The 8.8-magnitude earthquake that shook a long swath of Chile on Feb. 27 left damage that could work its way into ABS deals, sources said. The most vulnerable asset class is related to real estate, including deals backed by residential mortgages and lease-to-own contracts, but there are safeguards that should help transactions avoid serious deterioration.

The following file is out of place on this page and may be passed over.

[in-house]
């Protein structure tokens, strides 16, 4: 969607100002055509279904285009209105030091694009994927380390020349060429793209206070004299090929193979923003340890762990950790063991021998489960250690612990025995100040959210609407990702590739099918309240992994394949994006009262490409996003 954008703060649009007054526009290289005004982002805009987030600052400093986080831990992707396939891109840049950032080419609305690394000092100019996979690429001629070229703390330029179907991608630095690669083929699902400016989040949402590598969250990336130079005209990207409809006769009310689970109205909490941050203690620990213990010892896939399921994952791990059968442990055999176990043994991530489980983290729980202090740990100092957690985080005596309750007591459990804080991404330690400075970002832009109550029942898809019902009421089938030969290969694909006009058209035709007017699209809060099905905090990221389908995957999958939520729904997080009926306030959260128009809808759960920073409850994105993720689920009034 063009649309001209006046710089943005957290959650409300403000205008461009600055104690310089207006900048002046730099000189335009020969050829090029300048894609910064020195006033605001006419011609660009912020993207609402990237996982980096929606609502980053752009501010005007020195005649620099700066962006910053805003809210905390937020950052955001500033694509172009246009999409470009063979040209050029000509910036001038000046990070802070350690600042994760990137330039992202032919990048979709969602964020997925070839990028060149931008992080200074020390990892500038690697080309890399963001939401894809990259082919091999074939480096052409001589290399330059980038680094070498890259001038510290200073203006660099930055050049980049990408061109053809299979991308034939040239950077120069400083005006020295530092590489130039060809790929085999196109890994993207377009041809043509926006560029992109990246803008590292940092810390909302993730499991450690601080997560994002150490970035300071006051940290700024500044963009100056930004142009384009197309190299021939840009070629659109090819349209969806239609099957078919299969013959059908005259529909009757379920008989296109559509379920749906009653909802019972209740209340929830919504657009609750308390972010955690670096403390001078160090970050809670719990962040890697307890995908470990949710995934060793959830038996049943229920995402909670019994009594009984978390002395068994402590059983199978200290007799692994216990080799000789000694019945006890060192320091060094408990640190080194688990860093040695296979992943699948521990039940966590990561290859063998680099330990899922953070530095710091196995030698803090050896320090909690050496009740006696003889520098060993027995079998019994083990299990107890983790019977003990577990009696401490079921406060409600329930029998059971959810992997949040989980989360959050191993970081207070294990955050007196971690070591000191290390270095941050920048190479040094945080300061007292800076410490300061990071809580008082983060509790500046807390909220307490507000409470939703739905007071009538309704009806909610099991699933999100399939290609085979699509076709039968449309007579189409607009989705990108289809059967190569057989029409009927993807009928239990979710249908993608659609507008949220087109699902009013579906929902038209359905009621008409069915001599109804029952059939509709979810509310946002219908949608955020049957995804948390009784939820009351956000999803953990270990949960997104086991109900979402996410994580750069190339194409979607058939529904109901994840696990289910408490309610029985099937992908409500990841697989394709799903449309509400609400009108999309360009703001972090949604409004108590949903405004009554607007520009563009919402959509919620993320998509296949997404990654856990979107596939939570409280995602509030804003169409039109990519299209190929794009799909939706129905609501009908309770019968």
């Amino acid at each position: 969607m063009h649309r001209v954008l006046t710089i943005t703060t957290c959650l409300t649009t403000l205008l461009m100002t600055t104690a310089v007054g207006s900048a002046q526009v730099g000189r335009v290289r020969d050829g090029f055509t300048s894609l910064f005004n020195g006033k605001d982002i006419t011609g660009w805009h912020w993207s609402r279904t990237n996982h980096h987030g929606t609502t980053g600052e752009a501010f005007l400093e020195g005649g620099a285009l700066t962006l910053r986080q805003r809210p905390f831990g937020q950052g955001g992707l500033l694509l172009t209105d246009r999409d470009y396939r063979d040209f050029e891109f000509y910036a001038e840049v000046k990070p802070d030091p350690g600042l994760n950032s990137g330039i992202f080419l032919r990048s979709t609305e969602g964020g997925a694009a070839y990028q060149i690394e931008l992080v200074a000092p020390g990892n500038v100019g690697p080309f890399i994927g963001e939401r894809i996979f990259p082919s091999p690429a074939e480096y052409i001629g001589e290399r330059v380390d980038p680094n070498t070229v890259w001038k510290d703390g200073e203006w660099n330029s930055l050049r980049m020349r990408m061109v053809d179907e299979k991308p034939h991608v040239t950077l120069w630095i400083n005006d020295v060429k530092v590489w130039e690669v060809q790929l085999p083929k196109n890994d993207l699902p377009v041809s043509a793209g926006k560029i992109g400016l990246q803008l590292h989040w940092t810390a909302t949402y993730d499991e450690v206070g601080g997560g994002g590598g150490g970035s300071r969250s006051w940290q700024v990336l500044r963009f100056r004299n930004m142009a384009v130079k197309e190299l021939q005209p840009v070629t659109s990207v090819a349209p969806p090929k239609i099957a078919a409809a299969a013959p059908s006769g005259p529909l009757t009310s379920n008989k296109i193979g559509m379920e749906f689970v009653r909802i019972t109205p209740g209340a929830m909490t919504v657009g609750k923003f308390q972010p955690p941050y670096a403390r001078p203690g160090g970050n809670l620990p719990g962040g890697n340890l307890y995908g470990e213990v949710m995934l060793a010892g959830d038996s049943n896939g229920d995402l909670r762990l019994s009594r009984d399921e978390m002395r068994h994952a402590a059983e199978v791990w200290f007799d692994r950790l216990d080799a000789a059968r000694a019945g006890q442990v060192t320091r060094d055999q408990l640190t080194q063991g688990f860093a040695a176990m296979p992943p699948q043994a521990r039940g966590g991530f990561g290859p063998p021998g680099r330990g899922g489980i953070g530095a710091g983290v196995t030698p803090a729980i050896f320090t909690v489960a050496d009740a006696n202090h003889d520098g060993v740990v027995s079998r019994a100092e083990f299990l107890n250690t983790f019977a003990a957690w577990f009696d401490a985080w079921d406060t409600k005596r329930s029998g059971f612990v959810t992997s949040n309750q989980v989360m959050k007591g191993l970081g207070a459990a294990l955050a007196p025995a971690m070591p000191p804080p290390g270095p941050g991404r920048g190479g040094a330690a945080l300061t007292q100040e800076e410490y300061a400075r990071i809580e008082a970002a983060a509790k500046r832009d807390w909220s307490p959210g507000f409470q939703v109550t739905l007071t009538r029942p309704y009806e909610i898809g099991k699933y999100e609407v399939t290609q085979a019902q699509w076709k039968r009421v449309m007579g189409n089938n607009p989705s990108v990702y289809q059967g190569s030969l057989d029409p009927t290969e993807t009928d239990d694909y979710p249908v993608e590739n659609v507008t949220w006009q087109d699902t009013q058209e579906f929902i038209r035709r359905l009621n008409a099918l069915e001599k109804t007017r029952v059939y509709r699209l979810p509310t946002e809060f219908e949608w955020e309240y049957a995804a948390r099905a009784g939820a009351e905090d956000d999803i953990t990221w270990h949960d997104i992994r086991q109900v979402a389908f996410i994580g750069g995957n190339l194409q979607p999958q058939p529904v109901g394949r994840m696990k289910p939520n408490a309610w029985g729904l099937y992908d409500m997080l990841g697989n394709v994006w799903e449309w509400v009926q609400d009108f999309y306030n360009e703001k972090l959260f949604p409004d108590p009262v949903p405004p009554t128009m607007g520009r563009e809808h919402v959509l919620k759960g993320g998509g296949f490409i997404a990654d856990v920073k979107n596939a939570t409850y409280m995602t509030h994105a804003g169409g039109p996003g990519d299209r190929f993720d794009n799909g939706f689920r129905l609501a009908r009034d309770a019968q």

"All of the collateral we rate has earthquake insurance," said Juan Pablo Gil, an analyst at Fitch Ratings in Chile. He added, however, that the individual deductible would be the higher of either 1% of the estimated loss or 25 inflation indexed units ($1,000). This is the amount that the insurance company deducts from its payment after assessing the cost of damage. While not exorbitant by local standards, the amount a homeowner would have to cover could test those with fewer resources or those who have to make other emergency payments as a result of the earthquake.